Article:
Ora-Ora is pleased to present Winter Romance, a double exhibition by contemporary artists Liu Qi and Pan Wenxun. The exhibition, on view from 21 January to 6 March, kick starts the gallery’s programming for the New Year presenting positivity and passion with Romanticism.
The Romantic movement also known as the Romantic Style and Romanticism, is a literary period spanning roughly from 1790–1850 and characterized by a celebration of nature and the common man, a focus on individual experience, an idealization of women, and an embrace of isolation and melancholy. This period dominated Western literature and arts in the late 18th century, and highlighted the link between art and romance. Philosopher and historian Isaiah Berlin discussed the roots of Romanticism in a speech he drafted, saying: "I think we can be absolutely certain that the Romantic movement was not only a movement about art, but it was the first movement in Western history in which art dominated the rest of life, in which art was the ruler of everything. In a sense, this is the essence of the Romantic movement."
In the East, Romanticism encompasses a broader sense of indulgence and poetic fantasy; in Eastern art, it is embodied through white space and poetry, whether with verse or strokes. Both Liu Qi and Pan Wenxun explore their idea of romance through ink paintings which depict their individual artistic methods and shared values of devotion and skill.
Through new works, Pan's interpretation of romance is based on her adaptation of ancient traditional art and appreciation of nature. As unadulterated and innocent representations of things that are pure and vibrant, Pan uses her brush to outline her unique and divine spiritual world, creating a poetic softness to her subject matters, usually focused around children, woodland animals and flora.
In her work Piedmont, a seated deer in the forest is enveloped with warm swirls of colour showcasing her relaxed brushwork and technique. The Chinese word ‘Lu’ (麓) means the deer's habitat, such as ‘at the foot’ of a mountain in the woods, by the water, and or surrounded by grass, hence the title. The piece is also a representation of tranquillity, a Buddhist culture's spiritual animal of compassion, and an individual spirituality of life and its meaning – which is Pan’s romantic approach of independence from the world as we know it.
Liu’s romance is distant, voyeuristic and almost transient, as he aims to capture snapshots of fleeting moments in contemporary life. Presenting an insight into his visual world of physicality and emotion, Liu’s style, utilises the blackness of ink, is inspired from various eras and regions, and isolates his subjects mainly people and objects, that emanate a sense of calm and contentment, against a black background - with a thin white outline separating them, almost elevating them to a level where they seem to float, isolated in a vacuum.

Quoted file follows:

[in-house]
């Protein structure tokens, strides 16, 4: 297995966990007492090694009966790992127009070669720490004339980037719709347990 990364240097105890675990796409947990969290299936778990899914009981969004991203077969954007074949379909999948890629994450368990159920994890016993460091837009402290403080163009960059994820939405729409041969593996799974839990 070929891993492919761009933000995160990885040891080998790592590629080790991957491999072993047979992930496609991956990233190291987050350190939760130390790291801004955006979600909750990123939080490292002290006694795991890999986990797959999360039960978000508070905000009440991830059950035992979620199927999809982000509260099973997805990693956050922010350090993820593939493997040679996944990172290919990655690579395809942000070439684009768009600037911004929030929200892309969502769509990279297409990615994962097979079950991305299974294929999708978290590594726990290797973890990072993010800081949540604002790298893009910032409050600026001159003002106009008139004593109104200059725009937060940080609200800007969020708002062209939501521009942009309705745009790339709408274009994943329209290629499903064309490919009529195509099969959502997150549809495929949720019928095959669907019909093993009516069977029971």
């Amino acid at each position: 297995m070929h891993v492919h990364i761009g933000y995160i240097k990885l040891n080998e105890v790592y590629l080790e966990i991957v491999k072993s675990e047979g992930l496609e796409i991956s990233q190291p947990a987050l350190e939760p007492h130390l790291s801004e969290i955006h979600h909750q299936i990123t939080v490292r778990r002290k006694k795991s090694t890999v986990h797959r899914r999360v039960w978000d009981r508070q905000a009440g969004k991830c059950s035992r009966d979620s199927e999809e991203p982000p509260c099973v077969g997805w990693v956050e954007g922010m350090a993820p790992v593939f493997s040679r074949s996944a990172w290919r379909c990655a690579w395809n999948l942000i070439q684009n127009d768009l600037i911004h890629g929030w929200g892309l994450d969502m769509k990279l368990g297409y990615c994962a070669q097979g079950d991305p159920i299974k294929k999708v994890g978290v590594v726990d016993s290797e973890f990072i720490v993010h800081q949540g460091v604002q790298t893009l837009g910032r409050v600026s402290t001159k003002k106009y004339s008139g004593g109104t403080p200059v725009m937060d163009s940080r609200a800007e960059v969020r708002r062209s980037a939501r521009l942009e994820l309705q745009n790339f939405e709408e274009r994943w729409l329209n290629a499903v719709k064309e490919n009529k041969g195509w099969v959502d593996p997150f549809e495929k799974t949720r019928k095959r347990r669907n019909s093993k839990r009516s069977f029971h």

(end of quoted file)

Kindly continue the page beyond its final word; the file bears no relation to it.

Love, is an expression of the sincerest emotion: of a man and a woman in an embrace. This is a constant theme seen throughout art history, with the likes of Gustav Klimt, Marc Chagall and René Magritte, amongst others, incorporating their unique interpretations of it. However, Liu's depiction is different. He shows the motions of an ordinary couple, a simple colour scheme and structure; his lovers are not stylized or glamorised, they are not beautiful or even visible; their love is portraying just that: love.
Romanticism is difficult to define. Philosopher Herbert Reed and art historian Kenneth Clark have argued that it is a perpetual state of mind that can be seen everywhere. As it developed into the 1800s, a value began to be placed around it, people realized that beauty was not the same as romance, and they began to accept tragedy, mistakes, and conflicting values; and in turn, changed their interest to distant things, time, and places - things that may not have been as beautiful as previously perceived. After the changes and situations encountered in 2020, the hope is that with the start of this year, healing and warmth, enchantment and intrigue will persevere, much like this exhibition, Winter Romance does.